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New annealing method maintains the structure of gold, silver in alloys

Molten metal. (Reference image from Stock Vault).

Researchers at Switzerland’s Ecole Polytechnique Federale de Lausanne have developed a low-temperature annealing method that maintains the structure of gold and silver when the two metals are combined in an alloy.

In a paper published in the journal Advanced Materials, the scientists say their discovery will prove useful in the manufacture of contact lenses, holographic optical elements and other optical components since the new alloys reflect the full spectral range.

Gold, silver, copper and aluminum are widely used in the manufacture of optical components because of their reflective properties. Gold, for instance, reflects red light, while silver reflects blue light.

“We realized that, by creating an alloy of gold and silver, we could combine the optical effects of both metals in a single material,” Olivier Martin, co-author of the study, said in a media statement.

Martin explained that, in addition to their role in optical components, the metals are also of interest to scientists who study them at the nanoscale, since nanostructures have a completely different optical response than bulk materials. At this scale, light interacts differently than it would with the same metal in a larger quantity, such as in a gold bar.

New annealing method maintains the structure of gold, silver in alloys
This electron microscopy image of nanostructures shows nanostructures with different proportions of gold (Au) and silver (Ag) in different colors. (Image courtesy of the Ecole Polytechnique Federale de Lausanne).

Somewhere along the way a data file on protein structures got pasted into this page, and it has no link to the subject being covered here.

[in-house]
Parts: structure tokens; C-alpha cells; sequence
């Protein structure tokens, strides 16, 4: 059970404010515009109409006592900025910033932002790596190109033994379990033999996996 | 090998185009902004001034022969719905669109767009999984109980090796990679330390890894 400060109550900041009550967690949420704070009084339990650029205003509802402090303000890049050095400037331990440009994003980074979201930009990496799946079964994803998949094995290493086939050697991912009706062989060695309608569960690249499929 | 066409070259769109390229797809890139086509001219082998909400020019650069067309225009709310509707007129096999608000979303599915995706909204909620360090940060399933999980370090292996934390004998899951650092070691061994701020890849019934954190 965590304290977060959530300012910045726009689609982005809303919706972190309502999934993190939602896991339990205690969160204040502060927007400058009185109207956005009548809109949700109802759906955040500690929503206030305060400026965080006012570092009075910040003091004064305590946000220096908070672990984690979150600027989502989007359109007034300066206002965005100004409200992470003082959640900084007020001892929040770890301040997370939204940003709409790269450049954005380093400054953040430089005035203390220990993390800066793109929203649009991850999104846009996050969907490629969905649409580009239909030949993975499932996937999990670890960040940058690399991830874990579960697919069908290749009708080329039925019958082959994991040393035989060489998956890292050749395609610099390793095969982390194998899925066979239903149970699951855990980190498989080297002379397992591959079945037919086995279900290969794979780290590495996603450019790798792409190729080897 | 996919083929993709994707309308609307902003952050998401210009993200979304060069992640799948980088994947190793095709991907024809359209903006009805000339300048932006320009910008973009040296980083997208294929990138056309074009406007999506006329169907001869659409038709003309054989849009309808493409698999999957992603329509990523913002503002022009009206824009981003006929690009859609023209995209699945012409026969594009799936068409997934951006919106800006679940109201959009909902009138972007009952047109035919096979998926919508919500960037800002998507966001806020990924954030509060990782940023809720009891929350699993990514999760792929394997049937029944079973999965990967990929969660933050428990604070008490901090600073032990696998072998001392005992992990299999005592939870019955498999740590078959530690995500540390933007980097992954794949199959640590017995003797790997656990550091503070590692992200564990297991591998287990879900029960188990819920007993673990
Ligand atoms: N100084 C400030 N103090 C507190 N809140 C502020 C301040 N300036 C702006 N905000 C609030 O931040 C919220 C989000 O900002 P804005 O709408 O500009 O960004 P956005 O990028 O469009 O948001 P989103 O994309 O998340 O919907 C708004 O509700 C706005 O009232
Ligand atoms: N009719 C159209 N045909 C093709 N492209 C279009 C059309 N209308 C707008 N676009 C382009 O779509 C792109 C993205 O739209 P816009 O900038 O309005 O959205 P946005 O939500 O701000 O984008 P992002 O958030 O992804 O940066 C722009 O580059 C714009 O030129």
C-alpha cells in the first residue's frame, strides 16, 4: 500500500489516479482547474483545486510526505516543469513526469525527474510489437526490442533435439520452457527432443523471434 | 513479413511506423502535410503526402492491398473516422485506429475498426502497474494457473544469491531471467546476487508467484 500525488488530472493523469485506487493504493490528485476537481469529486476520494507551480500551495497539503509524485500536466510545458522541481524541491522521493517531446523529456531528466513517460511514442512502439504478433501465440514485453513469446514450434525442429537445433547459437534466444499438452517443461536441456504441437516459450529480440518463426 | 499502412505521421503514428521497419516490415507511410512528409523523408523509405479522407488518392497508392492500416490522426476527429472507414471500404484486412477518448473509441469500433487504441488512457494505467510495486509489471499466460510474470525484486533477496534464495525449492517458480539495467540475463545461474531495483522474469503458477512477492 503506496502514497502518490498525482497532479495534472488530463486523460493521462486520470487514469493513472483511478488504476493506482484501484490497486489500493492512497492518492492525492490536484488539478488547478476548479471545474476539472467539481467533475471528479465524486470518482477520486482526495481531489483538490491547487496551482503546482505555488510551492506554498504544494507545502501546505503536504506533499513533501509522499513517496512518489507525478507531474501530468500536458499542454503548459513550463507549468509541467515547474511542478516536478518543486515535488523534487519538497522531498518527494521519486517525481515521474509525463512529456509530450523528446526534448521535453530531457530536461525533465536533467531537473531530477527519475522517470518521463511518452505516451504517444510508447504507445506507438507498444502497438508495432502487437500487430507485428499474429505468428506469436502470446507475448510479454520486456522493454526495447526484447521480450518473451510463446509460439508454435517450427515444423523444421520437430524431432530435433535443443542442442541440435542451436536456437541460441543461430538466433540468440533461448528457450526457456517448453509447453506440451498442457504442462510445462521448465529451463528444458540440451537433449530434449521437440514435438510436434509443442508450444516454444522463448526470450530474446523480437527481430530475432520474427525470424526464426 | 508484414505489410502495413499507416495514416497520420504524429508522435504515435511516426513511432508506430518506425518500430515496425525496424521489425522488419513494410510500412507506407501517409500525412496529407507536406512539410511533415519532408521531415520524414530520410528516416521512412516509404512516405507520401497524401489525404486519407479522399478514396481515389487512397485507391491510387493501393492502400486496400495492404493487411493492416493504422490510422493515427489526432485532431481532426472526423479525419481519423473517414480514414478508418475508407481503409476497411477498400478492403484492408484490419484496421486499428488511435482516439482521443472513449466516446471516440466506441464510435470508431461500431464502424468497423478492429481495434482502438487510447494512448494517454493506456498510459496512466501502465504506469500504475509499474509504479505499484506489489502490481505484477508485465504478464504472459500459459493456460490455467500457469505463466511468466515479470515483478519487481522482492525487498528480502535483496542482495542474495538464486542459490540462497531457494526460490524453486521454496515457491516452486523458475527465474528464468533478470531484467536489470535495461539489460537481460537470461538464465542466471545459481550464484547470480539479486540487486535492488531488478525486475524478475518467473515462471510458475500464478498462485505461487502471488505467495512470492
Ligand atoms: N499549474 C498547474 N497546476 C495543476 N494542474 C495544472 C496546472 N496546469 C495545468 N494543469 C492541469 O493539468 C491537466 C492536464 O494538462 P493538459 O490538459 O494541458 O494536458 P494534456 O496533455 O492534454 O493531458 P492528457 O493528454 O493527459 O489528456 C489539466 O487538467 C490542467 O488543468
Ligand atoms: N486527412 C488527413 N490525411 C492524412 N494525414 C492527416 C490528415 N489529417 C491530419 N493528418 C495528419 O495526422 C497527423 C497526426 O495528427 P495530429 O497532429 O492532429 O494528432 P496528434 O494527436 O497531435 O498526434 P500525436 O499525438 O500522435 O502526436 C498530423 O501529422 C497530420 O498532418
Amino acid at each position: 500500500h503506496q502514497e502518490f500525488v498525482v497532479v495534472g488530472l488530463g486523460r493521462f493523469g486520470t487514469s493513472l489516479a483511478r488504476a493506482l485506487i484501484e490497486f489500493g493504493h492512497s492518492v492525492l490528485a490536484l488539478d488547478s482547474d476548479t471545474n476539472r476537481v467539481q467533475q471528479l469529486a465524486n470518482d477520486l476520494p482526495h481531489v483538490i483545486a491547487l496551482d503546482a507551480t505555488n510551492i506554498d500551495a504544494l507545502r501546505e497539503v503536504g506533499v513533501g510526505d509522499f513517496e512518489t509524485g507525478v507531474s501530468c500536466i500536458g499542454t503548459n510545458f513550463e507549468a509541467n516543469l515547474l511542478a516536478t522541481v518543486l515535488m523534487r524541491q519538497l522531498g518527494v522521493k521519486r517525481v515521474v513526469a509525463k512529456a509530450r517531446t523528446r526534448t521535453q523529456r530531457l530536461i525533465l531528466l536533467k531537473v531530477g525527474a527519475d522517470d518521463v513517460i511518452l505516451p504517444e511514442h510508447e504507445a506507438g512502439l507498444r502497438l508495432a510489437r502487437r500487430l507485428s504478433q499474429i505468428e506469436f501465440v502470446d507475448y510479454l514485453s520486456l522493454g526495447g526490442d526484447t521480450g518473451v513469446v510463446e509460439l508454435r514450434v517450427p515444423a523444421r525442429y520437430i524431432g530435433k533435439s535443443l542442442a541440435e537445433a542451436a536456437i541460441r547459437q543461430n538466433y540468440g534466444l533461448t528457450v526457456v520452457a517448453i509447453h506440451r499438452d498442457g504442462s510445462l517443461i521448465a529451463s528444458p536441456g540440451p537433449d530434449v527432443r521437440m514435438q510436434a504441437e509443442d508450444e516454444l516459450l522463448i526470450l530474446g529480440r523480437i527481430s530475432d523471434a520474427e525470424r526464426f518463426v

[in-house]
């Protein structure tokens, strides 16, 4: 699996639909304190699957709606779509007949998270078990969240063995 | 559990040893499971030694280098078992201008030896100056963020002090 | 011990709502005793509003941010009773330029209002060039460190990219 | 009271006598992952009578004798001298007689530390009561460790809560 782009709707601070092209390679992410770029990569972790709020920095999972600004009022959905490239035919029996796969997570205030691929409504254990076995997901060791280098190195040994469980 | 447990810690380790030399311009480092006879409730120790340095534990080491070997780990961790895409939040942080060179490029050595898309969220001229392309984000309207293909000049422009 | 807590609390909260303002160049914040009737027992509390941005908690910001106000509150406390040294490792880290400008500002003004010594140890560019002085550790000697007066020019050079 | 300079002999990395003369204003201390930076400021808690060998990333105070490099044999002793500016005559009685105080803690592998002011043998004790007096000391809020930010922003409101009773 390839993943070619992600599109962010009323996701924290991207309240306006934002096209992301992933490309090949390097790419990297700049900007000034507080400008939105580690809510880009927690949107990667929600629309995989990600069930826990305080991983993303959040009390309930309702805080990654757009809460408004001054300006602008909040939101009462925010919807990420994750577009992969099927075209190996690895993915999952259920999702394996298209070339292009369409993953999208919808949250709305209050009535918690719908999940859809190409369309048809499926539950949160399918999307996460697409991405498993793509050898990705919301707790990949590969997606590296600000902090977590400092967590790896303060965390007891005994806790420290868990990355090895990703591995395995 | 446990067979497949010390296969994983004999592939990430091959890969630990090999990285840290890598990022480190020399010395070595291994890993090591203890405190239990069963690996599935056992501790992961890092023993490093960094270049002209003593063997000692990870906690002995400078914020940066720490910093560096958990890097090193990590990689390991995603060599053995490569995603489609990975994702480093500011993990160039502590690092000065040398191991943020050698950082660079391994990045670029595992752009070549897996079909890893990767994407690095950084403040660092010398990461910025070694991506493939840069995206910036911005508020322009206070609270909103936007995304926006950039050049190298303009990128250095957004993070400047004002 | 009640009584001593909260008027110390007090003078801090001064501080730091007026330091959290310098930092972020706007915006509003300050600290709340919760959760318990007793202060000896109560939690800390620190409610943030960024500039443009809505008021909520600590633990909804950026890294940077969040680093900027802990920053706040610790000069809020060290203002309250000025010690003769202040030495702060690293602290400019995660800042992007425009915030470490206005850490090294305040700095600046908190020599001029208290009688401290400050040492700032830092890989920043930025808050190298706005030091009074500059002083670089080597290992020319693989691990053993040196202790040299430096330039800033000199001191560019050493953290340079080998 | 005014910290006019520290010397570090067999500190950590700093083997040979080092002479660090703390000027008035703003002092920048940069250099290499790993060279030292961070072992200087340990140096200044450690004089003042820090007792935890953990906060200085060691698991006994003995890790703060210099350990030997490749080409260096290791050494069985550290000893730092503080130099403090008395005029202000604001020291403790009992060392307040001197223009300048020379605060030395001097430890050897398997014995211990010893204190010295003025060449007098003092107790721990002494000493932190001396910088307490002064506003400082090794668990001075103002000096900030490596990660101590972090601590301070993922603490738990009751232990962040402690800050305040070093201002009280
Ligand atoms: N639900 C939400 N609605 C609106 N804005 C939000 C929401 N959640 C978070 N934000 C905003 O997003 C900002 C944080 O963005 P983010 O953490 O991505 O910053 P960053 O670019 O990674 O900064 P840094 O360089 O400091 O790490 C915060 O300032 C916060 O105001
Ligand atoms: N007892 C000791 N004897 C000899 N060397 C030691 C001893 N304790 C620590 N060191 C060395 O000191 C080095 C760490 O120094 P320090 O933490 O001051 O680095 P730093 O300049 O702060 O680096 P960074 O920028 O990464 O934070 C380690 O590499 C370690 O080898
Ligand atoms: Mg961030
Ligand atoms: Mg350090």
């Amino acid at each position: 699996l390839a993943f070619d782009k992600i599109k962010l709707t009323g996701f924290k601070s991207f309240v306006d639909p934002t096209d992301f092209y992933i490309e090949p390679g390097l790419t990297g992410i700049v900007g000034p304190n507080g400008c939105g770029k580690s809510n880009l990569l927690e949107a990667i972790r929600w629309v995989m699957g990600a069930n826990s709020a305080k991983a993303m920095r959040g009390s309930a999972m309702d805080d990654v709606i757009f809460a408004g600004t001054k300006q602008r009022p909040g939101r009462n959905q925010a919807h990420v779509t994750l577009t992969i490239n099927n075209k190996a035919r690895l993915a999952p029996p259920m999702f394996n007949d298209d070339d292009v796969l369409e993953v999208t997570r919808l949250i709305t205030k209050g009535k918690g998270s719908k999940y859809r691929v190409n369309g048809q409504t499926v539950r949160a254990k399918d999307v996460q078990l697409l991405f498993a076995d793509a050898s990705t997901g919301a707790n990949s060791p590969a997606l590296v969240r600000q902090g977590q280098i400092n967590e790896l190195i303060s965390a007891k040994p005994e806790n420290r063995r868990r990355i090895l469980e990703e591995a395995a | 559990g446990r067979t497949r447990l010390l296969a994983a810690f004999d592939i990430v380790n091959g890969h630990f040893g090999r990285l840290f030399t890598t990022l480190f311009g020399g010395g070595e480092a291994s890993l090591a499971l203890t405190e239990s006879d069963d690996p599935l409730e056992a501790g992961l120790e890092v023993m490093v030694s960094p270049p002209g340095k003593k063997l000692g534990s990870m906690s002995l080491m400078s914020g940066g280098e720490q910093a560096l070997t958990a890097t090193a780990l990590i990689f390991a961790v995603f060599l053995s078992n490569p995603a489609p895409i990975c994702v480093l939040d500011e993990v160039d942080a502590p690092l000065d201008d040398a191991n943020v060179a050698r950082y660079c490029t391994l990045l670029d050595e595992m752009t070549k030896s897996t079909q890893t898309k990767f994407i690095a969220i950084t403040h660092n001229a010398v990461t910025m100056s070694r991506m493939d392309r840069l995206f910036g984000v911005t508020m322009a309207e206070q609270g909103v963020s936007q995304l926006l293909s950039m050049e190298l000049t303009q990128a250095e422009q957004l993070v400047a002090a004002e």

However, studying their nanostructures is not easy because conventional gold and silver alloys are fabricated at high temperatures of 800–1,000°C and this process alters the form of the nanostructures.

“Current annealing methods don’t maintain the structure of the two metals,” Martin said.

To get around this problem, Martin and his team set about developing a low-temperature annealing method that would work for any alloy mixture.

The engineers heated both metals to 300°C for eight hours, and then to 450° for a further 30 minutes, successfully producing an alloyed gold-silver thin film.

They discovered that their method maintains the structures of the two metals—and that the new material reflects the full spectral range, depending on its composition.

“Low-temperature annealing produces well-alloyed materials but doesn’t alter the form of the particles. It’s as if we’ve combined the optical properties of gold and silver. Our alloy reflects new colours,” Jeonghyeon Kim, co-author of the study, said.

The research team also experimented with different alloy ratios and noticed that the optical effects changed as they added more gold or silver to the mixture.

In Martin’s view, their method, which could be used to manufacture new optical instruments, also has more everyday applications.

“Our material could find its way onto watch and clock dials, for instance,” the researcher said.